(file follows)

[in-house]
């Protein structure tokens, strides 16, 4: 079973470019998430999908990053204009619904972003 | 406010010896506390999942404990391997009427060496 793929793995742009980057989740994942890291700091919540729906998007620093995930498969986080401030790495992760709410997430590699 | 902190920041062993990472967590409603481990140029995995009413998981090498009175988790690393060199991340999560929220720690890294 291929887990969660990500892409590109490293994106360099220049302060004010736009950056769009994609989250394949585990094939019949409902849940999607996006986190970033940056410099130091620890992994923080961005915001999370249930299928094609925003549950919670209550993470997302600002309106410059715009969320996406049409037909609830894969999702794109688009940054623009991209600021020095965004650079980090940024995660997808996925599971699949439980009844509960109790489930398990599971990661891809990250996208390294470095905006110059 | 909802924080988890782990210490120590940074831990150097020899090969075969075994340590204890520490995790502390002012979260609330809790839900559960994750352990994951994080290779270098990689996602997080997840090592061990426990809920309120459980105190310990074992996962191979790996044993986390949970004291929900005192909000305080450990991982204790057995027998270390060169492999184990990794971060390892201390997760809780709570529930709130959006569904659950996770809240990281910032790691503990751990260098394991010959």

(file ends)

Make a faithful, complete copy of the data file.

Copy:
[in-house]
């Protein structure tokens, strides 16, 4: 079973470019998430999908990053204009619904972003 | 406010010896506390999942404990391997009427060496 793929793995742009980057989740994942890291700091919540729906998007620093995930498969986080401030790495992760709410997430590699 | 902190920041062993990472967590409603481990140029995995009413998981090498009175988790690393060199991340999560929220720690890294 291929887990969660990500892409590109490293994106360099220049302060004010736009950056769009994609989250394949585990094939019949409902849940999607996006986190970033940056410099130091620890992994923080961005915001999370249930299928094609925003549950919670209550993470997302600002309106410059715009969320996406049409037909609830894969999702794109688009940054623009991209600021020095965004650079980090940024995660997808996925599971699949439980009844509960109790489930398990599971990661891809990250996208390294470095905006110059 | 909802924080988890782990210490120590940074831990150097020899090969075969075994340590204890520490995790502390002012979260609330809790839900559960994750352990994951994080290779270098990689996602997080997840090592061990426990809920309120459980105190310990074992996962191979790996044993986390949970004291929900005192909000305080450990991982204790057995027998270390060169492999184990990794971060390892201390997760809780709570529930709130959006569904659950996770809240990281910032790691503990751990260098394991010959």